Bring a red light flashlight
You may also encounter difficulties in reading the star map that you have taken with you. Light it with a red light flashlight instead of a classic white light that dazzles the eyes a lot at night. The red light flashlight is therefore an essential accessory for stargazing.
Carefully choose your observation spot
Choose an observation spot with an unobstructed view to the south. The tilt of the Earth being of 23 degrees, you will see more celestial objects of the night sky towards the south than towards north. Have an idea of what you want to see before going to your observation site. This will help you not to be lost during your observation night. To save time, think about printing and taking star maps.
Find a good place for your telescope
To make good observations, it is important to choose the place where you will put your telescope. Stable ground is essential. Avoid concrete floors because they tend to hold the heat of the day and evacuate it at night, creating turbulence that can blur images through the telescope. Also note that if you kept your telescope indoors before using it, it will take an half hour to adjust itself to the ambient temperature.
Wait a bit in the dark before starting
By switching from a well-lit room to your observation site, you may not be able to see much at first. Your eyes will easily distinguish the brightness of the brightest stars, However, you will have to wait for your pupils to adapt to the night vision to see the less brilliant of them.
Test various eyepieces and filters
Experiment various magnification values with different telescope eyepieces. You will find that some magnifications are more suitable for observing certain celestial objects. Also test different filters. Oxygen III filters, for example, are used to observe nebulae because they block the entire light spectrum except for the yellow-green color emitted by the oxygen atoms. They can also serve as a light pollution filter, blocking the parasitic lights that often spoil the stargazing nights.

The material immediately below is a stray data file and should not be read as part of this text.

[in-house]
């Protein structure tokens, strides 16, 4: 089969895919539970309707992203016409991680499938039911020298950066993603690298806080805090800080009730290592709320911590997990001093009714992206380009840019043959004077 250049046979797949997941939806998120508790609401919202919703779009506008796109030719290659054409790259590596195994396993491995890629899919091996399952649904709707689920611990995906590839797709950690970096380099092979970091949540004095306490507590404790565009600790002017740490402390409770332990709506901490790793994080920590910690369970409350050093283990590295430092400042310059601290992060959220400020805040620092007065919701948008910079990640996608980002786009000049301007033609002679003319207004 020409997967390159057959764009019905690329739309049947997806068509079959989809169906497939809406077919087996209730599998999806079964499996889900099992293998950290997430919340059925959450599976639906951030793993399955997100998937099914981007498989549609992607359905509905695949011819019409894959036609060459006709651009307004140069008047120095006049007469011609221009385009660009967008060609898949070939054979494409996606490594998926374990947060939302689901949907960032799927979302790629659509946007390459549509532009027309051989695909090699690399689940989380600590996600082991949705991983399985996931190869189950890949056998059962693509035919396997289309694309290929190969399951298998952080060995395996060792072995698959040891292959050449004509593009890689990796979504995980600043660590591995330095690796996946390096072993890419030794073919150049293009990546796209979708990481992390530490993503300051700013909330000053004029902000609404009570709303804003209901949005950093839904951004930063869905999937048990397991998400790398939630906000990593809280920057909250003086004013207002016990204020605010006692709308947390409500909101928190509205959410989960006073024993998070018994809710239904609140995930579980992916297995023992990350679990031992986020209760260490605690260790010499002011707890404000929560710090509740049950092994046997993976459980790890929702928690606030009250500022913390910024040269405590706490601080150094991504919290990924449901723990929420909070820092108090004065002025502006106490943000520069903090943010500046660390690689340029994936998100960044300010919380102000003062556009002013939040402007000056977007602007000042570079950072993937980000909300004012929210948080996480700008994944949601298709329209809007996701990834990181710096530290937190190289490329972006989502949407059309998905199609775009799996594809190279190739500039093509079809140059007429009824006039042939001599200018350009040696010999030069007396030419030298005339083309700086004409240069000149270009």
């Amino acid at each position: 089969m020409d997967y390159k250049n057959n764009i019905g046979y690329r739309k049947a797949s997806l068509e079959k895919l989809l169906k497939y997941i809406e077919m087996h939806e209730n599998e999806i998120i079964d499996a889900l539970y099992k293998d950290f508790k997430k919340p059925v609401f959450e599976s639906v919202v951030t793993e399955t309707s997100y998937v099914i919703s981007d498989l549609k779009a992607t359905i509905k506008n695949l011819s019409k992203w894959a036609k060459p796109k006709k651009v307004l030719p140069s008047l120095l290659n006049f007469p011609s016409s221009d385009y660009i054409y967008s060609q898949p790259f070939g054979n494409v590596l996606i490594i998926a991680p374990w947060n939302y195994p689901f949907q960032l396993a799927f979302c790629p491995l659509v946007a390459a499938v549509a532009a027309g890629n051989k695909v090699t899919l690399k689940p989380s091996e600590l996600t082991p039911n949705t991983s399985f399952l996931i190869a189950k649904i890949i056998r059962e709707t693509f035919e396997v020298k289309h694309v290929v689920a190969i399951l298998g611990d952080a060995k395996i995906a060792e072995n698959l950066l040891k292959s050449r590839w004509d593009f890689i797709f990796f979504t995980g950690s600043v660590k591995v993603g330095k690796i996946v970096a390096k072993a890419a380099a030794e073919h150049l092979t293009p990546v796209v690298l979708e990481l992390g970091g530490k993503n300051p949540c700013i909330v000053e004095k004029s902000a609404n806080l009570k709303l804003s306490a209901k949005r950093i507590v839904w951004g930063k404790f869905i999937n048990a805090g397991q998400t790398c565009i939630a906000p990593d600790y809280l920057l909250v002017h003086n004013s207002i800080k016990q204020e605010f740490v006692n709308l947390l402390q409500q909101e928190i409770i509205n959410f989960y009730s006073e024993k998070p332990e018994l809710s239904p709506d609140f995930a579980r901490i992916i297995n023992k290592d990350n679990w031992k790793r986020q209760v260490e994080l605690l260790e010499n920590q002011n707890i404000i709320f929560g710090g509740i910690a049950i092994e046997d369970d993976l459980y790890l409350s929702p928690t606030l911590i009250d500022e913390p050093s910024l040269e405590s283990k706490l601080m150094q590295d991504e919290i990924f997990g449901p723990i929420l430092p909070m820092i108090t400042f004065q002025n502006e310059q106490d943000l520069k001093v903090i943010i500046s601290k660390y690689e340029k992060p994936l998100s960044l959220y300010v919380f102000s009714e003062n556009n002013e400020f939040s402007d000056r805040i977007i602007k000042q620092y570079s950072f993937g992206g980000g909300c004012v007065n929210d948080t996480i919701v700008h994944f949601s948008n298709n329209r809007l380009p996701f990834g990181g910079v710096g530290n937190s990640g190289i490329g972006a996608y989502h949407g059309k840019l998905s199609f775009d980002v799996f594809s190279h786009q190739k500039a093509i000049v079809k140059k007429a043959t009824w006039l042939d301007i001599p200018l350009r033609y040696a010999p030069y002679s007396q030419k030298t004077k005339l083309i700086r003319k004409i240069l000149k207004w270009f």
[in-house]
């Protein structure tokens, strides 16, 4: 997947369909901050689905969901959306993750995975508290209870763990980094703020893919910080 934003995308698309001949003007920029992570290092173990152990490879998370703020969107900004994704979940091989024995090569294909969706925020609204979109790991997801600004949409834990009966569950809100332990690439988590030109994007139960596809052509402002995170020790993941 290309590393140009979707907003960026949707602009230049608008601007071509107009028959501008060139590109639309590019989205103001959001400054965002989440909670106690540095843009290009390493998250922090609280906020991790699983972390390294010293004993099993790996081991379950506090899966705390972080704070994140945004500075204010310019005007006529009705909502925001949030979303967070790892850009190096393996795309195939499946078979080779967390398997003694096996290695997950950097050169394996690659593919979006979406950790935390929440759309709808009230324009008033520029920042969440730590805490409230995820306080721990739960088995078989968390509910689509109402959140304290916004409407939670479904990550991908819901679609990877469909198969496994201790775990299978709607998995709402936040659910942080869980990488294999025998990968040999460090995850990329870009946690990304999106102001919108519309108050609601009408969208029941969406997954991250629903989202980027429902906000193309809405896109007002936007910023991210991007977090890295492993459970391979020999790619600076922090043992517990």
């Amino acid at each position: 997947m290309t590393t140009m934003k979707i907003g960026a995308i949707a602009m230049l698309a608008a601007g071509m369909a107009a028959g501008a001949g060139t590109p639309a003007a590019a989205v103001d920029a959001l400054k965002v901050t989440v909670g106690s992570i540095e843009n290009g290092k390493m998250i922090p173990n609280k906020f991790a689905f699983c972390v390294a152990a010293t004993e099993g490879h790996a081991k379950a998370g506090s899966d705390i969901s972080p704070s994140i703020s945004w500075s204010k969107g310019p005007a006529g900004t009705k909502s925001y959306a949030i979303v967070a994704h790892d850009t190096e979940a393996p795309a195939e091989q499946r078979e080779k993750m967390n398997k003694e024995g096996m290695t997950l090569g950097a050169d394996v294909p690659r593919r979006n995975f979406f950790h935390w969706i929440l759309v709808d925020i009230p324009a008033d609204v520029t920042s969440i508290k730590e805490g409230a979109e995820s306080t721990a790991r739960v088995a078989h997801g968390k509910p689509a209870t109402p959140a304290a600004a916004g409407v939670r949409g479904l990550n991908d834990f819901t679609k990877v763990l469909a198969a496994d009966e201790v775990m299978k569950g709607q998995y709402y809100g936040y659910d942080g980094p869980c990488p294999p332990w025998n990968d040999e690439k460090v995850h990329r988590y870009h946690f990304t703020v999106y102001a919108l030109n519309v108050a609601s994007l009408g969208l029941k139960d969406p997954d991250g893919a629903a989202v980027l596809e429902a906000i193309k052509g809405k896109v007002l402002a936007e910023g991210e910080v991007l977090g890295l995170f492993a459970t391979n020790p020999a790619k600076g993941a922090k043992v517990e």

Test the shifted vision
Tips exist to make low luminous celestial objects more visible, such as shifted vision. We have at the bottom of the eye two kinds of photoreceptors : the cones, on the one hand, concentrated mainly in the center of the retina and particularly sensitive to colors, and the rods, on the other hand, located on the periphery of the retina and which, because of their greater sensitivity to light, allow us to see during the night. By taking our gaze away while holding the celestial object that we observe in the eyepiece on the periphery of our field of vision, it will appear to us brighter thanks to the greater sensitivity of the rods to the low luminosity.
This is your first stargazing night ? Temper your expectations !
Do not expect too much from your first stargazing night. Do not expect to see in your eyepiece images of the quality of those of the Hubble Space Telescope. Some celestial objects are so far and their brilliance so low that they are difficult to see.
Images Credits :
- Red light flashlight, eyepieces and filters : Astroshop
- Hubble : HUBBLE SPACE TELESCOPE/NASA/ESA
- Other images : Pexels.com & Pixabay.com